As disks get bigger, and continual uptime becomes even more of a requirement, disk subsystem vendors are coming up against the limitations of shared protocols like Fibre Channel Arbitrated Loop (FC-AL) used to connect drives within a JBOD.
Addressing a JBOD's latency and availability issues, disk array vendors Network Appliance and Compaq (i.e., HP) have adopted or are evaluating Vixel's InSpeed, an embedded chip that gives switching capabilities to drives on an FC-AL loop.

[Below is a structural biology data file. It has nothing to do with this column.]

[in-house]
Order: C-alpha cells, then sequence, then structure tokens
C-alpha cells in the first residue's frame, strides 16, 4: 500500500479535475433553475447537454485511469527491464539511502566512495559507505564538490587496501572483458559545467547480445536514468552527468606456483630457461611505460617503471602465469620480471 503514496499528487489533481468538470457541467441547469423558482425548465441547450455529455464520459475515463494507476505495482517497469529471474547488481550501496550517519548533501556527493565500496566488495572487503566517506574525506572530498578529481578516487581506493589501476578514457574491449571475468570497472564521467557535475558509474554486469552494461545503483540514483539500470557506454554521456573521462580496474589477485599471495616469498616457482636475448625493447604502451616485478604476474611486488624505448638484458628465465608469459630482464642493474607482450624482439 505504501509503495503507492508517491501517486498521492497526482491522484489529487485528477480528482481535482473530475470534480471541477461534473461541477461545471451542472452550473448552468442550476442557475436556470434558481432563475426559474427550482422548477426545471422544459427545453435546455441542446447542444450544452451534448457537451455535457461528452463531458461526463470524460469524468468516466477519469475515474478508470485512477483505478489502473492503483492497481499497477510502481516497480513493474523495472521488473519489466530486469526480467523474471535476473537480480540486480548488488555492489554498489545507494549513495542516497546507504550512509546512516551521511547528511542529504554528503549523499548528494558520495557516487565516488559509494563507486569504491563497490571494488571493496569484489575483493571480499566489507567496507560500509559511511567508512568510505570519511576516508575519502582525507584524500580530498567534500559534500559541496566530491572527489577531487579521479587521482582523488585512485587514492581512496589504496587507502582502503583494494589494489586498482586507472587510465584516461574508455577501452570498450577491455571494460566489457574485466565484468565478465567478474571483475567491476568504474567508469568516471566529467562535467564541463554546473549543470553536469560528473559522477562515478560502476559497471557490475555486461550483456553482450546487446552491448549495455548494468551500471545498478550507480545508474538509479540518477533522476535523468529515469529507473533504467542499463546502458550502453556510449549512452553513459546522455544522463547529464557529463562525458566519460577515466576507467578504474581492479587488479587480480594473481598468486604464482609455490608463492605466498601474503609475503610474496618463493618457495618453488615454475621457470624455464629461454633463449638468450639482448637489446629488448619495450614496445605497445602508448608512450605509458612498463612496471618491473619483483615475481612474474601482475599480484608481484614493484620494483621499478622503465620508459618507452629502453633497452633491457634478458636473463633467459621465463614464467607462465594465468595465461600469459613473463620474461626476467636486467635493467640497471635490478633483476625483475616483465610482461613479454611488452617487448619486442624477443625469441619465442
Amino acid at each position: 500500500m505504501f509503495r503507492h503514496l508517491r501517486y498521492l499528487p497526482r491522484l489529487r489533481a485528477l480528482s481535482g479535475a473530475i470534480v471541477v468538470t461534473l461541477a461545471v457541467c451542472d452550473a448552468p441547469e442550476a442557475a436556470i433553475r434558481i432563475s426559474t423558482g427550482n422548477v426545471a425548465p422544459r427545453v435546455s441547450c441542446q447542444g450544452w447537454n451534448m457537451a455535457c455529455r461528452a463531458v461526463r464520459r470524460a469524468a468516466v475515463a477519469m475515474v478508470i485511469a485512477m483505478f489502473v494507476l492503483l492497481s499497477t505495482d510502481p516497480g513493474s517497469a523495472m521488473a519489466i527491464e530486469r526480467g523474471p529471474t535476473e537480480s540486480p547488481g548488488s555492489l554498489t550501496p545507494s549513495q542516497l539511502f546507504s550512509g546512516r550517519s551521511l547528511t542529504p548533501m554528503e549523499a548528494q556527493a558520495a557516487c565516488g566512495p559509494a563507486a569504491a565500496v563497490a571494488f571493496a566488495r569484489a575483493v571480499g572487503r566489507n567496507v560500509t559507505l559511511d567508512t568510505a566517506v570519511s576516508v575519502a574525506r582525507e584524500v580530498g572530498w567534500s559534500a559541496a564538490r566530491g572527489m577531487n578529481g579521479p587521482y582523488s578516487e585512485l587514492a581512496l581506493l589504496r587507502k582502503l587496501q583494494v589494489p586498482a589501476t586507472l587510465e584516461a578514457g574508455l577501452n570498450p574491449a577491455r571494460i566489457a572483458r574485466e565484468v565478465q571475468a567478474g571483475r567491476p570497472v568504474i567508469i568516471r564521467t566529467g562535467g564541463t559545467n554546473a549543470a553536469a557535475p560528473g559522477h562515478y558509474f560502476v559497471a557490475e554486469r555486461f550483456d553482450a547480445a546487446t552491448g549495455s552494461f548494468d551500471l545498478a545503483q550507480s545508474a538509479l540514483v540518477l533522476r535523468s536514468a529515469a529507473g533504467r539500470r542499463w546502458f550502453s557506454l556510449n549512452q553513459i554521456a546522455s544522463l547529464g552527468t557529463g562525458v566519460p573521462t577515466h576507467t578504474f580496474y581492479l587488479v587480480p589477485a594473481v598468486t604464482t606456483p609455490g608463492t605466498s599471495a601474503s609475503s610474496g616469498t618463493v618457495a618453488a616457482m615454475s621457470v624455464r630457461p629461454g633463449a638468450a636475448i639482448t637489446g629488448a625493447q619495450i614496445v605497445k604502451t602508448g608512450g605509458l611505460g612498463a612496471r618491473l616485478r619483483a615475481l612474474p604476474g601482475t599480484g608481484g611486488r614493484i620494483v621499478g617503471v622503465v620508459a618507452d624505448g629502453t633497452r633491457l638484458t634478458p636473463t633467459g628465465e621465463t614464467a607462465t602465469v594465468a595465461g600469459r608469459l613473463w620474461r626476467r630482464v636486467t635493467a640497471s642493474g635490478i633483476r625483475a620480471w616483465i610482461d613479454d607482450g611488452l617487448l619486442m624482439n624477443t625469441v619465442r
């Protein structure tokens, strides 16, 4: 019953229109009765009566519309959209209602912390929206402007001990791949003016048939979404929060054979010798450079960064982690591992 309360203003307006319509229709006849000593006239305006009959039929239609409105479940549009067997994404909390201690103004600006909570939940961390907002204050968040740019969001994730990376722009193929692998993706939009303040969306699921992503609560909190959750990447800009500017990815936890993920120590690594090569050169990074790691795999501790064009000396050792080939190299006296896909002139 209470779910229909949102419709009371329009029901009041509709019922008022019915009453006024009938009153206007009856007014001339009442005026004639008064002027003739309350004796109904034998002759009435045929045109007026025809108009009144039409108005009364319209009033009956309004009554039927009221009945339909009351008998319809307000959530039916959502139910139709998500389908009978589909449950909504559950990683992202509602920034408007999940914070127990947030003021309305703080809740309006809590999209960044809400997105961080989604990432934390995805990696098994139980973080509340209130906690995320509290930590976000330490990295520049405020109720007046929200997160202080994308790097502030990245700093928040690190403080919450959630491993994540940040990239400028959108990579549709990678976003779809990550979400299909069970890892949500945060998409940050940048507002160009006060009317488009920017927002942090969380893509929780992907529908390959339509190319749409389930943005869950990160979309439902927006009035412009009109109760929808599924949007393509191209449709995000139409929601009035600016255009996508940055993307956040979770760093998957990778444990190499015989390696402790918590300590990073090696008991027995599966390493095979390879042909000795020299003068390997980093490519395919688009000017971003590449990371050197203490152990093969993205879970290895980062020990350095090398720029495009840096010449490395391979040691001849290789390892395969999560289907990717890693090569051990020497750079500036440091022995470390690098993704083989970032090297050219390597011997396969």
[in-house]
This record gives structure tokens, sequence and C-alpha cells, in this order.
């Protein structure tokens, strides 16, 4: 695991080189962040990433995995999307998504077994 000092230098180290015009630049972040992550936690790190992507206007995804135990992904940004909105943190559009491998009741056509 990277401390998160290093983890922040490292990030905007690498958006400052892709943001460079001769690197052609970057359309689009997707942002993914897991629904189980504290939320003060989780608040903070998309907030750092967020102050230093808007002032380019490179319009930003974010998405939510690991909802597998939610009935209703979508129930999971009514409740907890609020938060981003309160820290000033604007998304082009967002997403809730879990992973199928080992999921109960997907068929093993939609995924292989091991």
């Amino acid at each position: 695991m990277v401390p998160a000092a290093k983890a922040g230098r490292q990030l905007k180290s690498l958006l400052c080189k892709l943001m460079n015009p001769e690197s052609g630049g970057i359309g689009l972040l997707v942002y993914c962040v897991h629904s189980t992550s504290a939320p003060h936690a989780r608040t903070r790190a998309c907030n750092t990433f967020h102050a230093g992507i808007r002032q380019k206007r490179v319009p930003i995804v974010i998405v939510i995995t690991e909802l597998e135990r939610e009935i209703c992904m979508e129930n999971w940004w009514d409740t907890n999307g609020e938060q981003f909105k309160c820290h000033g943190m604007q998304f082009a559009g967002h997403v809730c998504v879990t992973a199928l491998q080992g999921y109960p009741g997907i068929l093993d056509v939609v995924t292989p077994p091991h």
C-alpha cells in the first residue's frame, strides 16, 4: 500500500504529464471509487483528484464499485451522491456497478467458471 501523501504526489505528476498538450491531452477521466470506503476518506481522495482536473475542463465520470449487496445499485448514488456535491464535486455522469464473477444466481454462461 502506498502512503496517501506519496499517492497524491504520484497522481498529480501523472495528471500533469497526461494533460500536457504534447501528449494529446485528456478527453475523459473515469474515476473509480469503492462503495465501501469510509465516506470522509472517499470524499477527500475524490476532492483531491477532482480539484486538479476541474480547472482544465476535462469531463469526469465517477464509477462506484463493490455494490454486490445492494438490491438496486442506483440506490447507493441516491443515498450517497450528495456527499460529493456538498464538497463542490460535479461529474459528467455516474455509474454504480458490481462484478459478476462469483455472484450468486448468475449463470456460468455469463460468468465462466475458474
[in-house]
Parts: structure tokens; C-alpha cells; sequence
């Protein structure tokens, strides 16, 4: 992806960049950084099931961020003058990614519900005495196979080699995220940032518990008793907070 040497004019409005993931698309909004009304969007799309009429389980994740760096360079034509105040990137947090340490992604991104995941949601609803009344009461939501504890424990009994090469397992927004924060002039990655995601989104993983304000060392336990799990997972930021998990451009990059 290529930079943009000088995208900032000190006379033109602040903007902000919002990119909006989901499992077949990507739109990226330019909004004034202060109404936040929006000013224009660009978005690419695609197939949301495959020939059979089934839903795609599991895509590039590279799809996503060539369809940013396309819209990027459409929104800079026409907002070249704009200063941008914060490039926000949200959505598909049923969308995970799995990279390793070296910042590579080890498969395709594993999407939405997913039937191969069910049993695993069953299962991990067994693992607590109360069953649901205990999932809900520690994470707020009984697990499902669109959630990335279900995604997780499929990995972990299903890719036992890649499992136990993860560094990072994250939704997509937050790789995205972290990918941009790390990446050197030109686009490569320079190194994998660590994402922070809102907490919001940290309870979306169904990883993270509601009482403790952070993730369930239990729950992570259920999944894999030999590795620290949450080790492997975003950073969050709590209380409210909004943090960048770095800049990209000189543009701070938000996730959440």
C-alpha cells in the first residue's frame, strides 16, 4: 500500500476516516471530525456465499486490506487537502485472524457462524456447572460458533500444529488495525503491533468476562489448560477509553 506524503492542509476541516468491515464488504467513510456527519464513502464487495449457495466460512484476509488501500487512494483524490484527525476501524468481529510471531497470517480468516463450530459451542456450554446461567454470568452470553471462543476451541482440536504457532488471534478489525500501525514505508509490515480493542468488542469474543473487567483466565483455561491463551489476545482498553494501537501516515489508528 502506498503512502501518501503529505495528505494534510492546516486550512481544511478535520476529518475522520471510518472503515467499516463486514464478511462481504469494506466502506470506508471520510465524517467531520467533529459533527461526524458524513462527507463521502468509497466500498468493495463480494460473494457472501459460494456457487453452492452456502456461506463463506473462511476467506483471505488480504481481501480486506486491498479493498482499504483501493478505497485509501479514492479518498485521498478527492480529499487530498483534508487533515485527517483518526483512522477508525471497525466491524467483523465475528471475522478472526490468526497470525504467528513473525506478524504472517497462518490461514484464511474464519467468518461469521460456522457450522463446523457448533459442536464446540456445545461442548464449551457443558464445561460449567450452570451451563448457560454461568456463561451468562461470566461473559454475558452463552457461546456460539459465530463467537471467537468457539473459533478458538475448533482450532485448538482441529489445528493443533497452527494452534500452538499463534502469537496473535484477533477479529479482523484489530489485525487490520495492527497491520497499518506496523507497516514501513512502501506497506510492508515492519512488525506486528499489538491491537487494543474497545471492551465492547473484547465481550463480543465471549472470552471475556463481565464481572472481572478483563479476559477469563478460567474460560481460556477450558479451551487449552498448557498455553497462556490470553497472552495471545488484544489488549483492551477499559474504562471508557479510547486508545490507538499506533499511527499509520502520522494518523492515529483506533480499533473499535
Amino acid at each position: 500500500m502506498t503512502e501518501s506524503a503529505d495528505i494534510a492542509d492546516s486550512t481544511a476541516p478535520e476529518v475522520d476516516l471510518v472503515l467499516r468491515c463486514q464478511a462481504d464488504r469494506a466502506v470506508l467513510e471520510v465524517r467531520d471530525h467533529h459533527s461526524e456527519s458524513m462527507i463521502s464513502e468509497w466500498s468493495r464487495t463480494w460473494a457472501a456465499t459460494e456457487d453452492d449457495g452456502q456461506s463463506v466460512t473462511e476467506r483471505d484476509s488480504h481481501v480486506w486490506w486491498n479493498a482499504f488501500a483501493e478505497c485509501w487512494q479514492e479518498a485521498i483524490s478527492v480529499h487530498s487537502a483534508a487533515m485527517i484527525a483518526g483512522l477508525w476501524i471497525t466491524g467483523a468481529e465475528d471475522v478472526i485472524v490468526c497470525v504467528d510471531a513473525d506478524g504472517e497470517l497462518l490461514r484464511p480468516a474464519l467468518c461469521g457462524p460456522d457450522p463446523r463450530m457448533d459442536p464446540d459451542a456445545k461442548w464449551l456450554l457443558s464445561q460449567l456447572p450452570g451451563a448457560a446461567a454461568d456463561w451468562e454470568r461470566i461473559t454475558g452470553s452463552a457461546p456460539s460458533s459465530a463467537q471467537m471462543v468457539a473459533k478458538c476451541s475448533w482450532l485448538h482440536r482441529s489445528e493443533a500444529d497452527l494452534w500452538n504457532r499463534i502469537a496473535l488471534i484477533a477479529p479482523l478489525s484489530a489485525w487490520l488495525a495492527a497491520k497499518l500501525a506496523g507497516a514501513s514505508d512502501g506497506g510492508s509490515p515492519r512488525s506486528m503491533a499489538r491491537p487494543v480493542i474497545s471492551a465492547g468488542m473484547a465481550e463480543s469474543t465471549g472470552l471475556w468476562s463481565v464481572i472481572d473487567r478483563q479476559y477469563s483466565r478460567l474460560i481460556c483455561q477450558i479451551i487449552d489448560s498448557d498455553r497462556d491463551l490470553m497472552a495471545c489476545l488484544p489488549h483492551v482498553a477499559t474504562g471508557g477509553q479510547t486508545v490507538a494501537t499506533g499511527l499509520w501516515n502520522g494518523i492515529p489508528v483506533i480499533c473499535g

Other vendors evaluating InSpeed include NEC, Exabyte, ADIC, JMR, BlueArc, and Nexsan.
At issue is drive latency, says Arun Taneja, senior analyst at the Enterprise Storage Group. In a typical JBOD configuration, "to get to the last drive on a loop, you have to go through all the drives before it." By connecting the drives in a switched bunch of disks configuration, or SBOD, as Vixel calls it, you can access that drive directly.
Availability is a factor too. In a JBOD, if one drive goes down, "you have to isolate the entire tray," Taneja says.
Thus far, vendors resisted switching back-end drives for cost reasons. But according to Taneja, the Vixel chip is inexpensive. "I can't imagine why a company wouldn't want to use an SBOD-like chip," he says.